Therefore, comparing the model results with the empirically-determined center location of the fluorescent dye would cause misleading. This is the reason why we compared our model results directly with the center of the dye concentration measured on the Scanfish transects.

To make a fair comparison, we output the model-computed water temperature, salinity and dye concentration following all Scanfish tracks. Comparison was made for two cases: 1) simulation and 2) assimilation (with hydrographic data). Examples of these comparison results are shown in Fig. 2 where the white dashed line is the Scanfish tracks. The results used for the comparison are output from the case with a horizontal resolution of 500 m.

These comparison results clearly show that once the model is capable to reproduce the small-scale temperature and salinity structure, it can provide a very accurate simulation of the dye in both vertical and horizontal distributions. It also implies that the cross-isobath distribution of the dye concentration depends on 1) vertical stratification, and 2) location and intensity of the tidal mixing front.

We also compared the model-predicted locations of the center of the dye on the center of the dye measured on each Scanfish transect that were taken after the dye released. It should be noticed here that the location shown in Fig. 3 is not the location of the center of the dye in a 3-D view. It is the location of the center of the dye on individual Scanfish transect taken during different phases of the tide. The results demonstrate that under the condition of the accurate simulation of the small-scale variation of water temperature and salinity, FVCOM is capable to reproduce accurately the trajectory of the dye movement.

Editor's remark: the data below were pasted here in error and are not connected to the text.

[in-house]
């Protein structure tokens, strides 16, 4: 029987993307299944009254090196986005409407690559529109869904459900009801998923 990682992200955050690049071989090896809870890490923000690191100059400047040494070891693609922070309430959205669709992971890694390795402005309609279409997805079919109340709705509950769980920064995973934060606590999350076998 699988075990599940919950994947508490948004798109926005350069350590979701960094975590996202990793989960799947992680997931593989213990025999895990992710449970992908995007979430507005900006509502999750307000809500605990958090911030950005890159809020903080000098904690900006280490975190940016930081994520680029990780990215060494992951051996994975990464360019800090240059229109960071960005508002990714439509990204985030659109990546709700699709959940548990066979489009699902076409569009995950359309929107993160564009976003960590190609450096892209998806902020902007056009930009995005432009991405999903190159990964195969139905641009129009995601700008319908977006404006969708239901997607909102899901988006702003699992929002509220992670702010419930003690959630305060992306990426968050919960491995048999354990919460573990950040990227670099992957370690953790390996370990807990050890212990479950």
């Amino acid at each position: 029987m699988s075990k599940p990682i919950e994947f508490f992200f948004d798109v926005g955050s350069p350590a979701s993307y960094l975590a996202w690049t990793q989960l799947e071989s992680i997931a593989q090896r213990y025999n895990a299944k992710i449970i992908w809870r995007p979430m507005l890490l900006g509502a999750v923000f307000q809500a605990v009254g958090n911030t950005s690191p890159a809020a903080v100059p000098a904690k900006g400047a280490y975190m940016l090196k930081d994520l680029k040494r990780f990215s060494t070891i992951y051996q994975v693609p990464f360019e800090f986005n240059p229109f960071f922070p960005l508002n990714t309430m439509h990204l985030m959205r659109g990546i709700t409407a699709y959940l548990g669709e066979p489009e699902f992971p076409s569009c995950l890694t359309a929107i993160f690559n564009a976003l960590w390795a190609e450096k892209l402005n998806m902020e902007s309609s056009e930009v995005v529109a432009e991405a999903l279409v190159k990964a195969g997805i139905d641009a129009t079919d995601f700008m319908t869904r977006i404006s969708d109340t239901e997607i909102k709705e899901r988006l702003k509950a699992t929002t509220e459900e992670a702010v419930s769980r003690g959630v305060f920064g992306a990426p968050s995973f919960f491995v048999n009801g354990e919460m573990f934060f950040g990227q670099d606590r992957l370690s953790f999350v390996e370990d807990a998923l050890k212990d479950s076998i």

Fig. 3: Comparison between observed and model-predicted centers of the dye concentration at selected Scanfish track transect during the May 1999 dye experiment for simulated and assimilated cases. Note: the dye center defined here is the center of the vertically averaged dye concentration on the Scanfish track transect.

We have examined the physical mechanism responsible for the cross-isobath movement of the dye. In the simulation case, the model started with the setup of the initial field of the April climatologic water temperature and salinity. Because the climatologic field does not resolve the small-scale variation of temperature and salinity, the model-predicted center of the dye moves mainly along the local isobath. In the assimilation case, the model does predict the cross-isobath movement of the dye along with the small-scale meander of the tidal mixing front. In this case, the dye is still within the frontal zone, no cross-event occurs! If this model result is correct, it is questionable if the experiment with fluorescent dyes (which is usually valid for double of days) is sufficient enough to resolve the cross-frontal transport of the tracer. On the other hand, to simulate accurately the cross-isobath secondary circulation on the southern flank of GB, the model must resolve the small-scale field of water temperature and salinity. It is easy for configuring high resolution grids of FVCOM on GB. However, since meteorological forcing used to drive the model has a resolution of 10 km, it is difficult to resolve such small-scale variability of temperature and salinity in this domain. It is a challenging issue for the field measurement, too.

Fig. 4: Trajectories of the vertically-averaged dye concentration overlapping the field of the water temperature for simulated and assimilated cases. Contours: the vertically-averaged temperature; red dots: the locations of the center of the vertically-averaged dye concentration at every M 2 tidal cycle.